What We Learned From Week 4 of the N.F.L. Season

The two best matchups of the week were both rescheduled because of positive coronavirus tests — Patriots-Chiefs will played on Monday night and Steelers-Titans will be played in Week 7 — but Sunday managed to pack in enough action to help distract a league that is doing its best to avert a crisis.

Here’s what we learned:

Odell Beckham Jr. is a touchdown. He’s had injuries, a few minor off-field issues and he was a disappointment in his first season in Cleveland. But Beckham reminded the world of what he’s capable of in Sunday’s wild 49-38 win over Dallas. He caught a 37-yard touchdown pass from his fellow wideout (and former college teammate at Louisiana State) Jarvis Landry. He caught a 4-yard touchdown pass from Baker Mayfield. And with the Cowboys threatening late in the game, Beckham sucked all of the oxygen out of AT&T Stadium by running a sweep in which he narrowly evaded a tackle attempt by Aldon Smith deep in the backfield (see chart below) before slicing through the entire Dallas defense on his way to a 50-yard touchdown. If you squinted, you might have thought Beckham was back in Giants blue.

Cleveland is 3-1 for the first time since 2001 and next week Mayfield and Beckham will have a shot at getting the team its first 4-1 start since 1994 — a feat that predates the original team’s move to Baltimore.

Odell Beckham Jr. reached a top speed of 20.64 MPH on this 50-yard run, his fastest speed this season and 2nd-fastest as a member of the Browns.

OBJ was only expected to gain 2 yards according to our Expected Rushing Yards model.

➤ TD Probability: < 1%#CLEvsDAL | #Browns pic.twitter.com/AwNUYgeT2s

The 2020 quarterback class is working out just fine. Joe Burrow (first overall pick, Bengals) became the first N.F.L. rookie to have 300 yards passing in three consecutive games — and got his first career win in the process. Justin Herbert (sixth pick, Chargers) went toe-to-toe with Tom Brady and the Buccaneers on Sunday, two weeks after nearly beating Patrick Mahomes and the Chiefs. Tua Tagovailoa (fifth pick, Dolphins) might be inching closer to some playing time after two more Ryan Fitzpatrick interceptions this week against Seattle and Jordan Love (26th pick, Packers) might not play any time soon, but his selection has seemingly inspired some brilliant play from a vengeful Aaron Rodgers.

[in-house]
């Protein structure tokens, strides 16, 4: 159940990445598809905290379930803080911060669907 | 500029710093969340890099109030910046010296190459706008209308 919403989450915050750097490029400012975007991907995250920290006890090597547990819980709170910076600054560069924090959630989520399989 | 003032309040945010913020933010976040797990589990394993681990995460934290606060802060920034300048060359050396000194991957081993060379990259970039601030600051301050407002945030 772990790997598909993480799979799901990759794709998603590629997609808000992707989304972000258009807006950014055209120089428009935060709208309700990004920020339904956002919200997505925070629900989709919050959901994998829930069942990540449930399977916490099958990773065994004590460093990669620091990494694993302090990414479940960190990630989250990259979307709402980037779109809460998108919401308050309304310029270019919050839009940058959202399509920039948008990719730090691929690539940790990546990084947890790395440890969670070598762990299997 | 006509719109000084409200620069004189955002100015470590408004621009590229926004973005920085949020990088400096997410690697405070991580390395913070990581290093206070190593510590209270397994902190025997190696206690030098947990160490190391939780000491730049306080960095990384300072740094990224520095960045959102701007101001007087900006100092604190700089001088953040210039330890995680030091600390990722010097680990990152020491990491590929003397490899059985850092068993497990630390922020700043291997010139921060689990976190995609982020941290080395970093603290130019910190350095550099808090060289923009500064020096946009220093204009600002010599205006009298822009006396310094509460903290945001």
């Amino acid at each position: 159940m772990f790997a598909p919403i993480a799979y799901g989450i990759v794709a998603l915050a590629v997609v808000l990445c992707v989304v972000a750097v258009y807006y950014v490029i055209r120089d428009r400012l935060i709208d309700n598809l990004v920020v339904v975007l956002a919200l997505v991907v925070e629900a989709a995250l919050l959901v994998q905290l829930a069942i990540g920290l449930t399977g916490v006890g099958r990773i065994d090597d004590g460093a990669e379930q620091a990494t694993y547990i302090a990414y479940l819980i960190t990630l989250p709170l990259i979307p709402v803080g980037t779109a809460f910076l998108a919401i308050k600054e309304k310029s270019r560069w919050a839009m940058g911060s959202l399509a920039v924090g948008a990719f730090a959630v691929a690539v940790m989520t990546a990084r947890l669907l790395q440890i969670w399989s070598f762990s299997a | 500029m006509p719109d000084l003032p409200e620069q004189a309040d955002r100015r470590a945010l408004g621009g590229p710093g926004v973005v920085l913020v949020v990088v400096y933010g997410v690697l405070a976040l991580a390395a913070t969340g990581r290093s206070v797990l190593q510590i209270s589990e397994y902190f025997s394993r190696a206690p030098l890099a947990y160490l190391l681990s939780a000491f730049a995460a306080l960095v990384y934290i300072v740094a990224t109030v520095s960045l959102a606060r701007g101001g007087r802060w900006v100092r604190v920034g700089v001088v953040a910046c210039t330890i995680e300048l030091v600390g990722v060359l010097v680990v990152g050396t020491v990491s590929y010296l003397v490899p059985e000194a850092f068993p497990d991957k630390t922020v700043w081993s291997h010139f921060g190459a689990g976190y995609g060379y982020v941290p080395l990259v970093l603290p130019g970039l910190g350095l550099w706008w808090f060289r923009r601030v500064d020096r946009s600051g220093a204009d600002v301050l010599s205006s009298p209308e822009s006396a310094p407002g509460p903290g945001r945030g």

The Panthers are more than just Christian McCaffrey. Carolina was one-dimensional over the last few seasons, relying on the decidedly not one-dimensional McCaffrey to do nearly all the work. But with McCaffrey on injured reserve with an ankle injury, the Panthers have rediscovered their other players. Sunday’s win over the suddenly reeling Arizona Cardinals was powered by Teddy Bridgewater, who threw for two touchdowns, and ran in another — his first rushing touchdown since Dec. 20, 2015 — and running back Mike Davis, who rumbled for 111 total yards from scrimmage.

Russell Wilson and Dak Prescott are running out of superlatives. Between Wilson tying Peyton Manning’s record for passing touchdowns through four games (16) and Prescott becoming the first player to throw for 450 or more yards in three consecutive games, the young season has already provided numerous moments that required deep dives into Pro Football Reference’s Stathead database for any adequate comparisons. But while Prescott has an absurd (and record-setting) 1,690 yards passing through four games, his 1-3 record has him way below Wilson (4-0) as far as early consideration for the Most Valuable Player Award.

The spirit of Jameis Winston lives on in Tampa Bay. Last season, Winston kept Tampa Bay’s fans on an emotional roller coaster with 33 touchdown passes and 30 interceptions, and he broke a record that had stood since 1966 by having seven of his interceptions returned for touchdowns. Tom Brady has stabilized the team quite a bit in a 3-1 start to the season, and his five touchdown passes on Sunday powered a come-from-behind win over the upstart Los Angeles Chargers. But Brady also threw a pick-six in the first quarter, giving him an N.F.L.-leading two, already matching his career-high, which he set in 2001 and matched in 2015.

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